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Cartesian scalar equation of plane

  1. Mar 31, 2010 #1


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    Just wanted to confirm. Cartesian scalar equation of plane refers to equation of plane right?
    As in Ax+By+Cz=D. which i think is the vector equation of a plane. I'm getting confused and need clarification
    thank you

    edit= ok sorry.. i think i got it figured out =p scalar is there because.. equation of plane is a dot product. right?
    Last edited: Mar 31, 2010
  2. jcsd
  3. Mar 31, 2010 #2


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    Homework Helper

    Last edited by a moderator: Apr 24, 2017
  4. Mar 31, 2010 #3
    The expression

    ax+by+cz+d=0 refers to a plane and is the general scalar Cartesion expression.

    (Aside I wonder if the other expression you were referring to is the direction cosine version


    This in itself is not a vector expression either, but it does lead to the identification of a unique vector, normal to the plane.

    This vector, n = (a,b,c)

    The vector expression for a plane is given by

    [tex]n.(r - {r_0})[/tex]

    edit should read

    [tex]n.(r - {r_0})=0[/tex]

    n intersects the plane at the point [tex]{r_0} = ({x_0},{y_0},{z_0})[/tex]

    r is the position vector [tex]r = (x,y,z)[/tex]

    This part of the equation defines a series of parallel planes all normal to the vector n
    selects the particular plane of interest
    Last edited: Mar 31, 2010
  5. Mar 31, 2010 #4


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    and cartesian form would be (x,y,z).(#,#,#)=# or Ax+By+Cz=D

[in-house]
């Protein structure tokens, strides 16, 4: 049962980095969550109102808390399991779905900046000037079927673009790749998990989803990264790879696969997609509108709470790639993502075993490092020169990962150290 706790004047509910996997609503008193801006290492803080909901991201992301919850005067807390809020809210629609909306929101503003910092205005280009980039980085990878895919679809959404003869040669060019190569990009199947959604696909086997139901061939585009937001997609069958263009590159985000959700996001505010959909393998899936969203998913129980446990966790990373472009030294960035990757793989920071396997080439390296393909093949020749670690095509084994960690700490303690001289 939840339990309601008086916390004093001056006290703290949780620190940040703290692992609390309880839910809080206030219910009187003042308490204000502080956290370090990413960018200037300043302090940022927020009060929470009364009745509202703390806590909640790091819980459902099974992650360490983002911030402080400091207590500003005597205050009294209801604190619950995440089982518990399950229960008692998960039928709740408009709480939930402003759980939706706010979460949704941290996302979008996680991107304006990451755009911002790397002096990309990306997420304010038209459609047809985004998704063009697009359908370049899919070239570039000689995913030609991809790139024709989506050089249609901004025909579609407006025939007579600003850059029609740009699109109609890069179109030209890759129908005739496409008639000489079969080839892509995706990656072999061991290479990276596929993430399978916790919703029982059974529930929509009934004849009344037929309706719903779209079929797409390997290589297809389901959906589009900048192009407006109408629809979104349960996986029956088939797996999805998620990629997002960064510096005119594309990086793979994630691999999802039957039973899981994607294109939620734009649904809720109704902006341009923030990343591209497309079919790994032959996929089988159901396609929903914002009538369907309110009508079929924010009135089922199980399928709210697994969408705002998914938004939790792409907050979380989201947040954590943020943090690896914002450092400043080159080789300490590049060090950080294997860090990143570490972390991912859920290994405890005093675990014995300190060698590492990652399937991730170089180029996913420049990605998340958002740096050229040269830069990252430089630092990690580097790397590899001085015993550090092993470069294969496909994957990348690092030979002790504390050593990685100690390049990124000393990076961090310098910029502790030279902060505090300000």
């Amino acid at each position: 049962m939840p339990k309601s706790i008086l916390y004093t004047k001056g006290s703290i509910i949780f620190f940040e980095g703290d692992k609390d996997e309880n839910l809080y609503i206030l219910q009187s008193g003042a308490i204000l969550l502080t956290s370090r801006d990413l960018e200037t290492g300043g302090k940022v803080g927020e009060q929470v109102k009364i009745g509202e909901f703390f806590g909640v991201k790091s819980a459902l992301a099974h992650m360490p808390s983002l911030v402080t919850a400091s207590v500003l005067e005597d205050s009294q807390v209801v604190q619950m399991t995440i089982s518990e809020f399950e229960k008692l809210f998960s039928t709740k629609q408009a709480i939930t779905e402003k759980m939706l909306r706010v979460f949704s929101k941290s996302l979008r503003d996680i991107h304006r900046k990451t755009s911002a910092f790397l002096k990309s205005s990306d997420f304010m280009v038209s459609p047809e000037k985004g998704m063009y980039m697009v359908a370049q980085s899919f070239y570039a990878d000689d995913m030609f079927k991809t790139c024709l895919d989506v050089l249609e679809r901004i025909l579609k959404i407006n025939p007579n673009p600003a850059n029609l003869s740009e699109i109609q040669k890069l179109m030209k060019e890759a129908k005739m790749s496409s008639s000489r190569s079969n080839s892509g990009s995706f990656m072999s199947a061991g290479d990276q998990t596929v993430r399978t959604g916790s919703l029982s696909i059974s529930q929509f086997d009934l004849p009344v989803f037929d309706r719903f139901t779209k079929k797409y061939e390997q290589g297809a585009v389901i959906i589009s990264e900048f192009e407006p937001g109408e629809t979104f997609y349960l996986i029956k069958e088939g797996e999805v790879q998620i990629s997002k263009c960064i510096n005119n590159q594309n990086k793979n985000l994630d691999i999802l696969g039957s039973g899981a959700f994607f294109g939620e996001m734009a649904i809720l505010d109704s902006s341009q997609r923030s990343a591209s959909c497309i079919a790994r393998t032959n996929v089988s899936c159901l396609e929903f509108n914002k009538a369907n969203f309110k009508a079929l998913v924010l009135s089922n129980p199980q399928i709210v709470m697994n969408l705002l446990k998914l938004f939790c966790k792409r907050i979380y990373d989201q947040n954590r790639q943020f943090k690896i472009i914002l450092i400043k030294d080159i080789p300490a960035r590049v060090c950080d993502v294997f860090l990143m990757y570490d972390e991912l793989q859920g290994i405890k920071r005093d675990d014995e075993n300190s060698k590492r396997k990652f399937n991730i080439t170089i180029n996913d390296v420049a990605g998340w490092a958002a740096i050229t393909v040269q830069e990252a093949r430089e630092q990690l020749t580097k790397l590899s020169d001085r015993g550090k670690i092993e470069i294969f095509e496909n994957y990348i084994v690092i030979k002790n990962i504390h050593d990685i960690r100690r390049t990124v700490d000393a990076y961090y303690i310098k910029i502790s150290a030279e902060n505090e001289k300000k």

6. Mar 31, 2010 #5
    Cartesian refers to rectangular coordinates x,y,z.
    As opposed to some other coordinate system eg r,[tex]\phi[/tex],[tex]\theta[/tex]
  7. Mar 31, 2010 #6


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    erm.. thah means.. if they were to ask cartesian form of equation of plane should i write
    a) (x,y,z).(A,B,C)=D aka r.(A,B,C,)=D
    b) Ax+By+Cz=D
  8. Mar 31, 2010 #7
    I've said it once.

    You can put the d on the other side of the equation if you like, so long as you are careful to get the signs right.

    With regards to your last post

    Both (a) and (b) are cartesian since n and r are cartesian vectors.

    Cartesian refers to the coordinate system, not the vectors or the planes themselves.

    (b) I think (b) is the form you are looking for.

    (a) is not quite correct - the expression should not contain d - this is already included in [tex]{r_0}[/tex] - your expression should equal zero, not =D.

    Sorry I missed the =0 from the vector expression earlier I have amended that post.
    Last edited: Mar 31, 2010
  9. Mar 31, 2010 #8


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    thank you so much.. it's much clearer now xD
  10. Mar 31, 2010 #9
    Glad to help.
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